- Does The Channel Scale? The answer, undoubtedly, is no. For most businesses I work with, e-mail comprises somewhere between 2% and 10% of total annual sales ... usually closer to 2% than to 10%. You could really do a spectacular job of e-mail marketing, and you might increase sales a few percentage points. So this isn't going to be a channel that carries the freight. E-mail is a support channel, an important role, but a role of support.
- Does the channel do a good job of acquiring new customers? In most cases, the answer is no. The number of new customers from e-mail, on an annual basis, are generally under five percent of the total number of new customers ... and for many businesses, under two or three percent. This tells you that e-mail isn't a channel that you use to start new relationships (though it certainly could be if the right formula is discovered), and is probably not a channel you'd launch new businesses or product lines with. Your mileage may vary.
- Does the channel aid in profitable customer retention? Yes and no. E-mail doesn't dramatically move the annual customer retention metric --- without an e-mail marketing program, the retention rate might be 40%, with a program, maybe 44%. However, the channel has essentially no variable cost, so all the sales (if the channel isn't a discount/promo/free-shipping channel) flow through to profit at a high rate.
- Does the channel aid in customer service? Maybe a little bit, though certainly not in the way that folks use social media to solve consumer complaints. Because e-mail isn't a "human" channel, it fails many of the customer service tests that retail and call centers pass.
- Does the channel feed other channels? Yes, and other channels feed e-mail. Many businesses acquire e-mail addresses through their catalog channel and through their retail channel. So e-mail is utterly dependent upon those two channels for survival. However, e-mail feeds other channels. Retailers know that half of their e-mail generated sales happen in stores, so that's a big deal. And e-mail fuels paid search --- you send an e-mail marketing campaign to a customer, and the customer goes to Google to do some research. Google loves e-mail marketing! Finally, most catalogers know that up to half of their e-mail orders come from a customer who received a catalog in the past "x" days, so e-mail can feed the catalog channel. E-mail makes your online marketing executive look good! As a result, e-mail is an important link in the "channel chain".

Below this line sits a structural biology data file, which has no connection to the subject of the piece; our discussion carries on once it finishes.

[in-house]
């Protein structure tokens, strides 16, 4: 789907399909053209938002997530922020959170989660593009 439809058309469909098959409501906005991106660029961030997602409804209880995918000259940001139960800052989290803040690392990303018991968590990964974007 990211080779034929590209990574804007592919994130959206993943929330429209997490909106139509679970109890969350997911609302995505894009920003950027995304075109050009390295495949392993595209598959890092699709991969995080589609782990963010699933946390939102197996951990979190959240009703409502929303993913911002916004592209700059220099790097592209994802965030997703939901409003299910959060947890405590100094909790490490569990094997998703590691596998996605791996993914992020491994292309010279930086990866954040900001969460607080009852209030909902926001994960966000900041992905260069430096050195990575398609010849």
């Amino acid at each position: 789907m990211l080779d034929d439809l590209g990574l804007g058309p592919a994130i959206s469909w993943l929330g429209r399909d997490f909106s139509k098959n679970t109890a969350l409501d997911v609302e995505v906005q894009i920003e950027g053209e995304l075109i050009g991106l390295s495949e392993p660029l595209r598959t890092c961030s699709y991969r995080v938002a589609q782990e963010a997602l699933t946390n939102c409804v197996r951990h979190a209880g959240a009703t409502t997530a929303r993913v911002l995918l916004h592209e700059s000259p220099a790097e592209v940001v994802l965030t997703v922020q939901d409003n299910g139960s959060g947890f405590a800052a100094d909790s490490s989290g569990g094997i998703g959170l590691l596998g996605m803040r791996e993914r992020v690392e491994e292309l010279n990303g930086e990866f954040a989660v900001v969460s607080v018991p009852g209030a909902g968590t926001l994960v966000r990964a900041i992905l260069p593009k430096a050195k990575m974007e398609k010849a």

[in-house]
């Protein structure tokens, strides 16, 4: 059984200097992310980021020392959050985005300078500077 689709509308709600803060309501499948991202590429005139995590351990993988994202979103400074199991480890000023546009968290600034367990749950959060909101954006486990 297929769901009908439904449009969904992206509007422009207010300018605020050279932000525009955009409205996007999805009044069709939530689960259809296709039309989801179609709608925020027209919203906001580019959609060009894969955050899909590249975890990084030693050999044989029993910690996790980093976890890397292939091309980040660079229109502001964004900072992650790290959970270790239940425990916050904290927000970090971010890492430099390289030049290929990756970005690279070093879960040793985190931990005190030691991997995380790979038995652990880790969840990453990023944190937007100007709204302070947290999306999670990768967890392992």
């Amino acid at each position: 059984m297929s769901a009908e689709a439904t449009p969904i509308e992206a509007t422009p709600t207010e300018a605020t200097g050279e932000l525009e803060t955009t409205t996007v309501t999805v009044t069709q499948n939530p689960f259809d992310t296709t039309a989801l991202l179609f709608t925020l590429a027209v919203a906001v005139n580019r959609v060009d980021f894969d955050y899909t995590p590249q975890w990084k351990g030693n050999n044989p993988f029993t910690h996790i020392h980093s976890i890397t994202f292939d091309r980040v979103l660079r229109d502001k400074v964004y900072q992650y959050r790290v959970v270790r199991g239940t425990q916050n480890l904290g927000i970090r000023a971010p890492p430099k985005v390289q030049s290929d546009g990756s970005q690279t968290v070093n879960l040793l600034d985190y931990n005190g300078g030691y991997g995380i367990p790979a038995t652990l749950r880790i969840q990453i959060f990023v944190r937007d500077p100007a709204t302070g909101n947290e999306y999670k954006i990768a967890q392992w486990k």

- Does e-mail marketing generate profit? Oh yes! With essentially zero variable cost (don't give me that argument about the need to hire people to execute e-mail, all marketing channels have to hire people to get the work done), e-mail flows-through to profit at the best possible rate. I know of catalogers who break even on nearly all activities --- making all of their profit from e-mail marketing, even though e-mail marketing only represents ten percent of total annual sales.
- Does e-mail marketing educate customers? Yes again! In fact, if we're not using e-mail to educate customers, we're failing. E-mail marketing is maybe the most inexpensive way to teach customers about us. In many ways, we ruin e-mail marketing by trying to "sell" all of the time --- using our open rate and click through rate and conversion rate metrics to go to the lowest common denominator of free shipping and %-off promotions.
- What is the exit strategy for e-mail marketing? Oh, this is a delicious question. Under what circumstances would you shut down your e-mail marketing program? If I asked 100 of you this question, I doubt more than 5 would say that e-mail marketing should be shut down, ever But please, be realistic. If your e-mail list was declining by fifteen percent a year, would you consider shutting the channel down? If productivity fell to $0.05 per e-mail (as many of you tell me is happening), would you just stop wasting time and give up, allocating resources elsewhere?
- What is your R&D strategy for e-mail marketing? This isn't as simple a question as "we're testing subject lines". Do you have an R&D strategy that includes completely ending your current version of "creative", scrapping it for something so new and different that you'd frighten your e-mail marketing manager? How about the 80% of e-mail subscribers who don't click on anything ever --- why keep doing the same thing over and over and over and over 104 times a year, might this represent an R&D opportunity --- you're certainly not risking any sales here?! Anyhow, every Channel Advisor has an R&D strategy for e-mail marketing, whether the e-mail marketing manager wants to honor it or not.
- Does e-mail marketing lend itself to in-house expertise or vendor expertise? Oh boy. OH BOY! The answer is yes. Your in-house staff know how to work with merchants, they know how to work with that pesky inventory manager who wants to keep dumping overstocked goods in a third-weekly e-mail campaign. Your in-house staff knows that the CFO is demanding a 5% sales increase NOW and therefore you have no choice but to add the third weekly e-mail campaign that the inventory manager is waiting to pounce on. But wait! Your vendor knows the best targeting algorithms. Your vendor knows more about getting the e-mail in the inbox than anybody. Your vendor knows the right days of the week to send e-mails, and knows how many is "too many". Your vendor might hurt sales by asking you to reduce frequency or to trim your e-mail marketing list. So you're best off going with both in-house and vendor expertise, in my opinion.
Now, given this profile, how would you, the newly appointed Channel Advisor of your company, propose using e-mail marketing? How would you educate each and every employee in your company about the important (but support-level) role that e-mail marketing plays?
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